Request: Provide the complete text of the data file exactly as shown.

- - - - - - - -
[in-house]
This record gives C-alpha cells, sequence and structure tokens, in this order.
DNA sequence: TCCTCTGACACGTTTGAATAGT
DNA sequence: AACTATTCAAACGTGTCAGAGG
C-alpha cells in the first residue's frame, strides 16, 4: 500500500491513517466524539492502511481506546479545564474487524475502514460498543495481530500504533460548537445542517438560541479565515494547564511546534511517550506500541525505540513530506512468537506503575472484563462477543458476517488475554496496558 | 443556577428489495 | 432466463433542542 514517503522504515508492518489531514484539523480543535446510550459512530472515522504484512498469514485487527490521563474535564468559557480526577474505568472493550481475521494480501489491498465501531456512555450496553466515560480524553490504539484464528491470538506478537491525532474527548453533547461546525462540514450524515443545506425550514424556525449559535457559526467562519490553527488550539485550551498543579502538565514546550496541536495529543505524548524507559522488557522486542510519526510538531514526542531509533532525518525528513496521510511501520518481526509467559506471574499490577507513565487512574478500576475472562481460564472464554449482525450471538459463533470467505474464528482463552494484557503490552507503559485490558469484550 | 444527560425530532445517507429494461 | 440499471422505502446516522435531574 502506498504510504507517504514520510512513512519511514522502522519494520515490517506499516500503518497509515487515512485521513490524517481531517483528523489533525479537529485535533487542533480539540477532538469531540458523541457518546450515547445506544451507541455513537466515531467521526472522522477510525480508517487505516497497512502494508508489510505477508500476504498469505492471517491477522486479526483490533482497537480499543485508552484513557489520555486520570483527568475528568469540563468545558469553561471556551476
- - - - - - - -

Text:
[in-house]
This record gives C-alpha cells, sequence and structure tokens, in this order.
DNA sequence: TCCTCTGACACGTTTGAATAGT
DNA sequence: AACTATTCAAACGTGTCAGAGG
C-alpha cells in the first residue's frame, strides 16, 4: 500500500491513517466524539492502511481506546479545564474487524475502514460498543495481530500504533460548537445542517438560541479565515494547564511546534511517550506500541525505540513530506512468537506503575472484563462477543458476517488475554496496558 | 443556577428489495 | 432466463433542542 514517503522504515508492518489531514484539523480543535446510550459512530472515522504484512498469514485487527490521563474535564468559557480526577474505568472493550481475521494480501489491498465501531456512555450496553466515560480524553490504539484464528491470538506478537491525532474527548453533547461546525462540514450524515443545506425550514424556525449559535457559526467562519490553527488550539485550551498543579502538565514546550496541536495529543505524548524507559522488557522486542510519526510538531514526542531509533532525518525528513496521510511501520518481526509467559506471574499490577507513565487512574478500576475472562481460564472464554449482525450471538459463533470467505474464528482463552494484557503490552507503559485490558469484550 | 444527560425530532445517507429494461 | 440499471422505502446516522435531574 502506498504510504507517504514520510512513512519511514522502522519494520515490517506499516500503518497509515487515512485521513490524517481531517483528523489533525479537529485535533487542533480539540477532538469531540458523541457518546450515547445506544451507541455513537466515531467521526472522522477510525480508517487505516497497512502494508508489510505477508500476504498469505492471517491477522486479526483490533482497537480499543485508552484513557489520555486520570483527568475528568469540563468545558469553561471556551476